See next step: do it over ssh
Yes, I’ll do it too (was very busy with coding; hence the test with VirtualBox). Theoretically, it shouldn’t make a difference but @Arffeh’s test tells otherwise.
This is how I see it:
First, it’s true that Lubuntu wanted me to change “trust” and that was a meaningless suggestion because it was based on the idea that “trust” was something that all file managers could recognize automatically (impossible).
To me, this has nothing to do with “trust”; it’s about setting any metadata without logging in as the owning user. Or, at least, I chose to see it that way Why? I explain:
Metadata aren’t written to files but are user-specific: they “accompany” their corresponding files for every user in the way he/she determines. For example, you can add an emblem (small icon) to a file and pcmanfm-qt will show it. Emblems are metadata. However, they can’t be seen by another user.
Now, to me, it’s like a small self-inconsistency in GLib/GVFS if metadata could be set by a privileged user. My simple test showed that it was possible.
Was not able to do so
- one need a running dbus-session - it should be the user session
- i was not able to take over/capture a dbus user session - i guess that’s a good thing
- so - one has to set gio metadata as the target user, i don’t see a problem in it
If i make a fault in my conclusions please point me to it. I will have the problem setting the trust for some Desktop Icons in the Siduction live iso as well - don’t know right now when i will do, but i guess as a one shot job at the system start.
Yes but that can also be done by a privileged user with
su -l -g USER USER -s '/bin/bash' -c 'dbus-run-session -- gio set /home/USER/Desktop/example.desktop -t string metadata::trust "true"'.
tsujan, I am glad we are on the same page.
Here are my steps for reproducing it:
install lubuntu 19.04:
Default partition (whole disk)
boot the system
sudo apt-get update && sudo apt-get install openssh-server
ssh in as admin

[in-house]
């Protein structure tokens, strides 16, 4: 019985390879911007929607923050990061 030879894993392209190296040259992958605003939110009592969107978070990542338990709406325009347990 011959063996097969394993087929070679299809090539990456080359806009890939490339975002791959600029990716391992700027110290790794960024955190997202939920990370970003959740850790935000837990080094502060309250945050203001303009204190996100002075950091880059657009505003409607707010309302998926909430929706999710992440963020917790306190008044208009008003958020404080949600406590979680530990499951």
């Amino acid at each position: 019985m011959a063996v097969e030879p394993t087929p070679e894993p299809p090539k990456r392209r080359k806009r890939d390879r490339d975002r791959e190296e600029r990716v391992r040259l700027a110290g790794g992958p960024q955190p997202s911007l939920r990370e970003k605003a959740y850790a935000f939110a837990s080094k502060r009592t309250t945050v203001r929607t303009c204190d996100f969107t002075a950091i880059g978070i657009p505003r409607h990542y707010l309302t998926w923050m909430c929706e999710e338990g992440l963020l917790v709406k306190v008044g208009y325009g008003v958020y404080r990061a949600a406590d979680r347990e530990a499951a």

escalate to root
create user: agent (home created, password assigned, etc)
Log in once as agent to initialize environment (Desktop folders, gvfs cache, lxqt panels, pulseaudio, etc. [is there a way of remotely simulating a GUI login to trigger all these files to be built?])
Log back out.
via the ssh session:
cp /usr/share/applications/firefox.desktop /home/agent/Desktop/firefox.desktop
chmod +rx /home/agent/Desktop/firefox.desktop
su -l -g agent agent -s ‘/bin/bash’ -c ‘dbus-run-session – gio set /home/agent/Desktop/firefox.desktop -t string metadata::trust “true”’
recieve the usual fanfare:
root@agent-pc-test:/home/admin# su -l -g agent agent -s '/bin/bash' -c 'dbus-run-session -- gio set /home/agent/Desktop/firefox.desktop -t string metadata::trust "true"' dbus-daemon: [session uid=1001 pid=3972] Activating service name='org.gtk.vfs.Daemon' requested by ':1.0' (uid=1001 pid=3974 comm="gio set /home/agent/Desktop/firefox.desktop -t str" label="unconfined") dbus-daemon: [session uid=1001 pid=3972] Successfully activated service 'org.gtk.vfs.Daemon' dbus-daemon: [session uid=1001 pid=3972] Activating service name='org.gtk.vfs.Metadata' requested by ':1.0' (uid=1001 pid=3974 comm="gio set /home/agent/Desktop/firefox.desktop -t str" label="unconfined") dbus-daemon: [session uid=1001 pid=3972] Successfully activated service 'org.gtk.vfs.Metadata' A connection to the bus can't be made ** (process:3983): WARNING **: 12:37:09.851: Failed to connect to the D-BUS daemon: Could not connect: Connection refused (g-io-error-quark, 39)